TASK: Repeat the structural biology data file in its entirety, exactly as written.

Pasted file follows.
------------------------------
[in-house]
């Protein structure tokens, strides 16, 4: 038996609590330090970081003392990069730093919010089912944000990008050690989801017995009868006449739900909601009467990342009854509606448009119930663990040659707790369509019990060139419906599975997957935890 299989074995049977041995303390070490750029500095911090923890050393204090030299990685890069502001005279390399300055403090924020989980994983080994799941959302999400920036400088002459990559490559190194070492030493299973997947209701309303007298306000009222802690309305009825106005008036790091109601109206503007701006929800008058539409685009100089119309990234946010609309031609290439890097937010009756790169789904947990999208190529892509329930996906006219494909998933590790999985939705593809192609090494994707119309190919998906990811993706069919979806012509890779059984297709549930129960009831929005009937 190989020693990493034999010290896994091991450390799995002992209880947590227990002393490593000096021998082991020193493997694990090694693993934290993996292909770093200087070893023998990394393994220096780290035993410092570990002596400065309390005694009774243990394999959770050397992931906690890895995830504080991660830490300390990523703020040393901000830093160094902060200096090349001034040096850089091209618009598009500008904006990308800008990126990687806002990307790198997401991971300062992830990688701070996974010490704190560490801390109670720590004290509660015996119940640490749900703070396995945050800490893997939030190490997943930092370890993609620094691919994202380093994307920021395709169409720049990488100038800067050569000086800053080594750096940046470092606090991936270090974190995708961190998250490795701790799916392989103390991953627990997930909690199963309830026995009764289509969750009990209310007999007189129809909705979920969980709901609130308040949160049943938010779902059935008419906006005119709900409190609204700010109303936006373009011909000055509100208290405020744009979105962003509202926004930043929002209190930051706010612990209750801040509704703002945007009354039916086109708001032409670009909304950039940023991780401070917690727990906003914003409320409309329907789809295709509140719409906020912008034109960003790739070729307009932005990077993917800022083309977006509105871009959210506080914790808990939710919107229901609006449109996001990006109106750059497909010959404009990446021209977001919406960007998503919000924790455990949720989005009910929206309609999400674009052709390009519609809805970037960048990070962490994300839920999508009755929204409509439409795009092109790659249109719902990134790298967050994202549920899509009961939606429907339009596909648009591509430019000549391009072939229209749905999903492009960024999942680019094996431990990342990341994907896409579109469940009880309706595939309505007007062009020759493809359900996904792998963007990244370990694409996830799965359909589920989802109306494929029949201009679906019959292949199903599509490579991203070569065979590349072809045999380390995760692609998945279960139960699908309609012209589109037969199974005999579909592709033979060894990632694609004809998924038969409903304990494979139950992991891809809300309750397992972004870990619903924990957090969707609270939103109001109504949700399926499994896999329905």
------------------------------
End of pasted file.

[in-house]
């Protein structure tokens, strides 16, 4: 038996609590330090970081003392990069730093919010089912944000990008050690989801017995009868006449739900909601009467990342009854509606448009119930663990040659707790369509019990060139419906599975997957935890 299989074995049977041995303390070490750029500095911090923890050393204090030299990685890069502001005279390399300055403090924020989980994983080994799941959302999400920036400088002459990559490559190194070492030493299973997947209701309303007298306000009222802690309305009825106005008036790091109601109206503007701006929800008058539409685009100089119309990234946010609309031609290439890097937010009756790169789904947990999208190529892509329930996906006219494909998933590790999985939705593809192609090494994707119309190919998906990811993706069919979806012509890779059984297709549930129960009831929005009937 190989020693990493034999010290896994091991450390799995002992209880947590227990002393490593000096021998082991020193493997694990090694693993934290993996292909770093200087070893023998990394393994220096780290035993410092570990002596400065309390005694009774243990394999959770050397992931906690890895995830504080991660830490300390990523703020040393901000830093160094902060200096090349001034040096850089091209618009598009500008904006990308800008990126990687806002990307790198997401991971300062992830990688701070996974010490704190560490801390109670720590004290509660015996119940640490749900703070396995945050800490893997939030190490997943930092370890993609620094691919994202380093994307920021395709169409720049990488100038800067050569000086800053080594750096940046470092606090991936270090974190995708961190998250490795701790799916392989103390991953627990997930909690199963309830026995009764289509969750009990209310007999007189129809909705979920969980709901609130308040949160049943938010779902059935008419906006005119709900409190609204700010109303936006373009011909000055509100208290405020744009979105962003509202926004930043929002209190930051706010612990209750801040509704703002945007009354039916086109708001032409670009909304950039940023991780401070917690727990906003914003409320409309329907789809295709509140719409906020912008034109960003790739070729307009932005990077993917800022083309977006509105871009959210506080914790808990939710919107229901609006449109996001990006109106750059497909010959404009990446021209977001919406960007998503919000924790455990949720989005009910929206309609999400674009052709390009519609809805970037960048990070962490994300839920999508009755929204409509439409795009092109790659249109719902990134790298967050994202549920899509009961939606429907339009596909648009591509430019000549391009072939229209749905999903492009960024999942680019094996431990990342990341994907896409579109469940009880309706595939309505007007062009020759493809359900996904792998963007990244370990694409996830799965359909589920989802109306494929029949201009679906019959292949199903599509490579991203070569065979590349072809045999380390995760692609998945279960139960699908309609012209589109037969199974005999579909592709033979060894990632694609004809998924038969409903304990494979139950992991891809809300309750397992972004870990619903924990957090969707609270939103109001109504949700399926499994896999329905």